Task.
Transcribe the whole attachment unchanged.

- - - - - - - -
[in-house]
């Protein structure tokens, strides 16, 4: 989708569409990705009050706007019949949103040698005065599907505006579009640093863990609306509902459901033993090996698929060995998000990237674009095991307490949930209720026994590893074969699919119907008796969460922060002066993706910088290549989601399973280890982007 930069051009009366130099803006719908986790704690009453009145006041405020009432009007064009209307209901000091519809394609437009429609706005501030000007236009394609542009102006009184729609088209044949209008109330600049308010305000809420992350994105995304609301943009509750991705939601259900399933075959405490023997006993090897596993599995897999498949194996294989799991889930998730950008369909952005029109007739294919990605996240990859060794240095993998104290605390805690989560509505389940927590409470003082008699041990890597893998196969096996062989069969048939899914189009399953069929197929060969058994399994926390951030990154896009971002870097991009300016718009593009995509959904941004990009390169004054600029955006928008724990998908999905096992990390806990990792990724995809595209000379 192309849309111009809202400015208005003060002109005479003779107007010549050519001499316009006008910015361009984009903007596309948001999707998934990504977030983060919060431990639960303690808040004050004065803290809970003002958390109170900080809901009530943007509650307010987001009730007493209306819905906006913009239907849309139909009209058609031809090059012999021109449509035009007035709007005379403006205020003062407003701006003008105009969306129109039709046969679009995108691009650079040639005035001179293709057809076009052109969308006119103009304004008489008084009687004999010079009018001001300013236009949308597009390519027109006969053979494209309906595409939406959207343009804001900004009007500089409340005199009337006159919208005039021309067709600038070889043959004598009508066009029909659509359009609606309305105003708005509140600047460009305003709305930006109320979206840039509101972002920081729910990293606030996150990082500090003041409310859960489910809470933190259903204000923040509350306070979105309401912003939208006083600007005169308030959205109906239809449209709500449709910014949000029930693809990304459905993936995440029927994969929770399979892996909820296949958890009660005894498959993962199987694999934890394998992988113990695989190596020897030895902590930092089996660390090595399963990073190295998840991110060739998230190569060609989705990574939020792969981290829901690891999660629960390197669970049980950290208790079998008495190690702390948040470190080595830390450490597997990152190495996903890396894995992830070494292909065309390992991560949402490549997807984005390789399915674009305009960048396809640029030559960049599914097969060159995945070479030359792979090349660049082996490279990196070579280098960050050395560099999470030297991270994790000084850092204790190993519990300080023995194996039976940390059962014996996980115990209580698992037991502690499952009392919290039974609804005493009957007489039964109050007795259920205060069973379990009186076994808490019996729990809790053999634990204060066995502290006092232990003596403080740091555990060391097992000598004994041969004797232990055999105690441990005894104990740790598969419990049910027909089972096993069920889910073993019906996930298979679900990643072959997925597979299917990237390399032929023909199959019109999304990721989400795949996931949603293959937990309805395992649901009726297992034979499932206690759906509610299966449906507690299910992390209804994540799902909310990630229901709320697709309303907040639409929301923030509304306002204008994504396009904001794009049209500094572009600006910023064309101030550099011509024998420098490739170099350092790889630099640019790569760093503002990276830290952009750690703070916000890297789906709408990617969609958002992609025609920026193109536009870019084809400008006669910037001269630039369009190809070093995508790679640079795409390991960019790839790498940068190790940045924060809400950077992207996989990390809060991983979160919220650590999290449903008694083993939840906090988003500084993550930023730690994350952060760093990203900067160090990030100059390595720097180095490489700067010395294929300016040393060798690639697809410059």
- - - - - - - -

[in-house]
């Protein structure tokens, strides 16, 4: 989708569409990705009050706007019949949103040698005065599907505006579009640093863990609306509902459901033993090996698929060995998000990237674009095991307490949930209720026994590893074969699919119907008796969460922060002066993706910088290549989601399973280890982007 930069051009009366130099803006719908986790704690009453009145006041405020009432009007064009209307209901000091519809394609437009429609706005501030000007236009394609542009102006009184729609088209044949209008109330600049308010305000809420992350994105995304609301943009509750991705939601259900399933075959405490023997006993090897596993599995897999498949194996294989799991889930998730950008369909952005029109007739294919990605996240990859060794240095993998104290605390805690989560509505389940927590409470003082008699041990890597893998196969096996062989069969048939899914189009399953069929197929060969058994399994926390951030990154896009971002870097991009300016718009593009995509959904941004990009390169004054600029955006928008724990998908999905096992990390806990990792990724995809595209000379 192309849309111009809202400015208005003060002109005479003779107007010549050519001499316009006008910015361009984009903007596309948001999707998934990504977030983060919060431990639960303690808040004050004065803290809970003002958390109170900080809901009530943007509650307010987001009730007493209306819905906006913009239907849309139909009209058609031809090059012999021109449509035009007035709007005379403006205020003062407003701006003008105009969306129109039709046969679009995108691009650079040639005035001179293709057809076009052109969308006119103009304004008489008084009687004999010079009018001001300013236009949308597009390519027109006969053979494209309906595409939406959207343009804001900004009007500089409340005199009337006159919208005039021309067709600038070889043959004598009508066009029909659509359009609606309305105003708005509140600047460009305003709305930006109320979206840039509101972002920081729910990293606030996150990082500090003041409310859960489910809470933190259903204000923040509350306070979105309401912003939208006083600007005169308030959205109906239809449209709500449709910014949000029930693809990304459905993936995440029927994969929770399979892996909820296949958890009660005894498959993962199987694999934890394998992988113990695989190596020897030895902590930092089996660390090595399963990073190295998840991110060739998230190569060609989705990574939020792969981290829901690891999660629960390197669970049980950290208790079998008495190690702390948040470190080595830390450490597997990152190495996903890396894995992830070494292909065309390992991560949402490549997807984005390789399915674009305009960048396809640029030559960049599914097969060159995945070479030359792979090349660049082996490279990196070579280098960050050395560099999470030297991270994790000084850092204790190993519990300080023995194996039976940390059962014996996980115990209580698992037991502690499952009392919290039974609804005493009957007489039964109050007795259920205060069973379990009186076994808490019996729990809790053999634990204060066995502290006092232990003596403080740091555990060391097992000598004994041969004797232990055999105690441990005894104990740790598969419990049910027909089972096993069920889910073993019906996930298979679900990643072959997925597979299917990237390399032929023909199959019109999304990721989400795949996931949603293959937990309805395992649901009726297992034979499932206690759906509610299966449906507690299910992390209804994540799902909310990630229901709320697709309303907040639409929301923030509304306002204008994504396009904001794009049209500094572009600006910023064309101030550099011509024998420098490739170099350092790889630099640019790569760093503002990276830290952009750690703070916000890297789906709408990617969609958002992609025609920026193109536009870019084809400008006669910037001269630039369009190809070093995508790679640079795409390991960019790839790498940068190790940045924060809400950077992207996989990390809060991983979160919220650590999290449903008694083993939840906090988003500084993550930023730690994350952060760093990203900067160090990030100059390595720097180095490489700067010395294929300016040393060798690639697809410059």